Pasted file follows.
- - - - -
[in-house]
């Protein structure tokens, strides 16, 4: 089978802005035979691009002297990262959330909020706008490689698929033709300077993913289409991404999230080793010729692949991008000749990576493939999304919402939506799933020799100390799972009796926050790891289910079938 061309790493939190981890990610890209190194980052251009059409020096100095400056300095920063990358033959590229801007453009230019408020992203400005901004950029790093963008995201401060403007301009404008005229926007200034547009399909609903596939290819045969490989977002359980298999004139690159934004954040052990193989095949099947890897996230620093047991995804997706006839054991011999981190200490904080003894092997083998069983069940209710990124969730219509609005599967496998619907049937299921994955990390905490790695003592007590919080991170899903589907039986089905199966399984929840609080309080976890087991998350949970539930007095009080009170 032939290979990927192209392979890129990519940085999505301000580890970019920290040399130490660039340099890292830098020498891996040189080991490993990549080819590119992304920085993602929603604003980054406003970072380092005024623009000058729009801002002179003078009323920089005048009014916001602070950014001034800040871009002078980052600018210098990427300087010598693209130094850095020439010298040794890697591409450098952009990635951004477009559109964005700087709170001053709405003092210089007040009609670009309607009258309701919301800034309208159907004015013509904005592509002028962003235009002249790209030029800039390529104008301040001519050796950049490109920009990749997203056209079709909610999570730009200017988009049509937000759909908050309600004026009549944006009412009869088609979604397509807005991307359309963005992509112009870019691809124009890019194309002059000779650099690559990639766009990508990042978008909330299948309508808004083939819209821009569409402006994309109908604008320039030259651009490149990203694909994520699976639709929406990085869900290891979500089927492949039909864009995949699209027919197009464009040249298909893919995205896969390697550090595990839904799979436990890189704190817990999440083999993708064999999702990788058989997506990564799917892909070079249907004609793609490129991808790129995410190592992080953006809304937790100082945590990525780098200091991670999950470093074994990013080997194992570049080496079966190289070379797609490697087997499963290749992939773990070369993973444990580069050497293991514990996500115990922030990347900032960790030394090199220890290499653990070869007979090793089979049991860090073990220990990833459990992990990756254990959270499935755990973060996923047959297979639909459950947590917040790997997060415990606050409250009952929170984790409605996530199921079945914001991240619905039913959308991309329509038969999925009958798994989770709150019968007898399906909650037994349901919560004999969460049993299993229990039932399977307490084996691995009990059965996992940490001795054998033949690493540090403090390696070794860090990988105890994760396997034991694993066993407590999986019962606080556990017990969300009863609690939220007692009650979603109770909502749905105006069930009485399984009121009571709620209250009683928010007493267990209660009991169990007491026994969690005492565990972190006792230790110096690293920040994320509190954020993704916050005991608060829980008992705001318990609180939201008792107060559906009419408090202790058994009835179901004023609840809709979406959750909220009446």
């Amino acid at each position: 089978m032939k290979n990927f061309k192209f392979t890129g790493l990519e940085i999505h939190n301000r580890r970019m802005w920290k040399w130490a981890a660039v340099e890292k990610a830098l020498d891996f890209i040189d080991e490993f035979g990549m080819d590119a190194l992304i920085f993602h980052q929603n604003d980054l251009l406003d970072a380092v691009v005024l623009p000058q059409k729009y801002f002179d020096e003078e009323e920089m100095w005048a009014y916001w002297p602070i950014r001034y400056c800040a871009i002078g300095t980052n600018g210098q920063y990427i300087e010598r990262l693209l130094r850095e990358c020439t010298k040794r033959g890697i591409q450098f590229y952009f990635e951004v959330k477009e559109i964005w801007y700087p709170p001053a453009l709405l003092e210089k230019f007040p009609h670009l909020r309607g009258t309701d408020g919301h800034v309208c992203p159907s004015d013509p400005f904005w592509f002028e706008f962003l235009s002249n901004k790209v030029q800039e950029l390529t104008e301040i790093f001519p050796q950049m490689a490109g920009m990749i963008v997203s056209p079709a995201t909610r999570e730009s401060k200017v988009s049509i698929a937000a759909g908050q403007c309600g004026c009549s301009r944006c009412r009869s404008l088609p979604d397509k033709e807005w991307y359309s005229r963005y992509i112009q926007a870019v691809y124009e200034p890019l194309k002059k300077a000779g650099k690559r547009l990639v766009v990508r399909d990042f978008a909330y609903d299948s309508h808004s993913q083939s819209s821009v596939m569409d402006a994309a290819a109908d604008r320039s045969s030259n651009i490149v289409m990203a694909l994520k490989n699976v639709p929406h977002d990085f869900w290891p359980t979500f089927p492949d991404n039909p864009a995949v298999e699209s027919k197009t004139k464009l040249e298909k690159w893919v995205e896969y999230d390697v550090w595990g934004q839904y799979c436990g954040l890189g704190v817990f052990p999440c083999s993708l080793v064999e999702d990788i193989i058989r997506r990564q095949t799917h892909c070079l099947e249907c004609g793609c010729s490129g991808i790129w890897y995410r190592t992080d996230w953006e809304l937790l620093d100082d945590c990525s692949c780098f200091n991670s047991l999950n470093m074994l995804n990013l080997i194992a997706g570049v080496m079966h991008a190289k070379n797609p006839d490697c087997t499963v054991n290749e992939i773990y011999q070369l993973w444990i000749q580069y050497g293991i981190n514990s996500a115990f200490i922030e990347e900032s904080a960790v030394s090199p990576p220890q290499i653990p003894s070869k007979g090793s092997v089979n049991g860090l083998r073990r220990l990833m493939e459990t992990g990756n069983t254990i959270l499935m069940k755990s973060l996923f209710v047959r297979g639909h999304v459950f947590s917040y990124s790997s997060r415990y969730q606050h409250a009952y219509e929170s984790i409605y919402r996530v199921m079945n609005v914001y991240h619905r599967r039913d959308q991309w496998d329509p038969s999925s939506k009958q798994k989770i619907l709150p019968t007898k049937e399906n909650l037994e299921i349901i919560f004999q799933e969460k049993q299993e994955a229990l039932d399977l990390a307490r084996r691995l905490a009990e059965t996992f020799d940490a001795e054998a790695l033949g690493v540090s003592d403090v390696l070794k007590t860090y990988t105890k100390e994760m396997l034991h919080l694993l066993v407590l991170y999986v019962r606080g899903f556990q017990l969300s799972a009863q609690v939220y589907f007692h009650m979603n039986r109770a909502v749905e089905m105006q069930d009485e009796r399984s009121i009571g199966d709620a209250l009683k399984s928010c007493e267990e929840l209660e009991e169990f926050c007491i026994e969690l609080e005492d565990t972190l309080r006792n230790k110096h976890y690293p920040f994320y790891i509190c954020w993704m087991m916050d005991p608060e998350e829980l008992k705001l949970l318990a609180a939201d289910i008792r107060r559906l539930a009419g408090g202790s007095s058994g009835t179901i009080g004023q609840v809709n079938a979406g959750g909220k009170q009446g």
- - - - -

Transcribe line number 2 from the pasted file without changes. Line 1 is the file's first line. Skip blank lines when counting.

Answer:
């Protein structure tokens, strides 16, 4: 089978802005035979691009002297990262959330909020706008490689698929033709300077993913289409991404999230080793010729692949991008000749990576493939999304919402939506799933020799100390799972009796926050790891289910079938 061309790493939190981890990610890209190194980052251009059409020096100095400056300095920063990358033959590229801007453009230019408020992203400005901004950029790093963008995201401060403007301009404008005229926007200034547009399909609903596939290819045969490989977002359980298999004139690159934004954040052990193989095949099947890897996230620093047991995804997706006839054991011999981190200490904080003894092997083998069983069940209710990124969730219509609005599967496998619907049937299921994955990390905490790695003592007590919080991170899903589907039986089905199966399984929840609080309080976890087991998350949970539930007095009080009170 032939290979990927192209392979890129990519940085999505301000580890970019920290040399130490660039340099890292830098020498891996040189080991490993990549080819590119992304920085993602929603604003980054406003970072380092005024623009000058729009801002002179003078009323920089005048009014916001602070950014001034800040871009002078980052600018210098990427300087010598693209130094850095020439010298040794890697591409450098952009990635951004477009559109964005700087709170001053709405003092210089007040009609670009309607009258309701919301800034309208159907004015013509904005592509002028962003235009002249790209030029800039390529104008301040001519050796950049490109920009990749997203056209079709909610999570730009200017988009049509937000759909908050309600004026009549944006009412009869088609979604397509807005991307359309963005992509112009870019691809124009890019194309002059000779650099690559990639766009990508990042978008909330299948309508808004083939819209821009569409402006994309109908604008320039030259651009490149990203694909994520699976639709929406990085869900290891979500089927492949039909864009995949699209027919197009464009040249298909893919995205896969390697550090595990839904799979436990890189704190817990999440083999993708064999999702990788058989997506990564799917892909070079249907004609793609490129991808790129995410190592992080953006809304937790100082945590990525780098200091991670999950470093074994990013080997194992570049080496079966190289070379797609490697087997499963290749992939773990070369993973444990580069050497293991514990996500115990922030990347900032960790030394090199220890290499653990070869007979090793089979049991860090073990220990990833459990992990990756254990959270499935755990973060996923047959297979639909459950947590917040790997997060415990606050409250009952929170984790409605996530199921079945914001991240619905039913959308991309329509038969999925009958798994989770709150019968007898399906909650037994349901919560004999969460049993299993229990039932399977307490084996691995009990059965996992940490001795054998033949690493540090403090390696070794860090990988105890994760396997034991694993066993407590999986019962606080556990017990969300009863609690939220007692009650979603109770909502749905105006069930009485399984009121009571709620209250009683928010007493267990209660009991169990007491026994969690005492565990972190006792230790110096690293920040994320509190954020993704916050005991608060829980008992705001318990609180939201008792107060559906009419408090202790058994009835179901004023609840809709979406959750909220009446």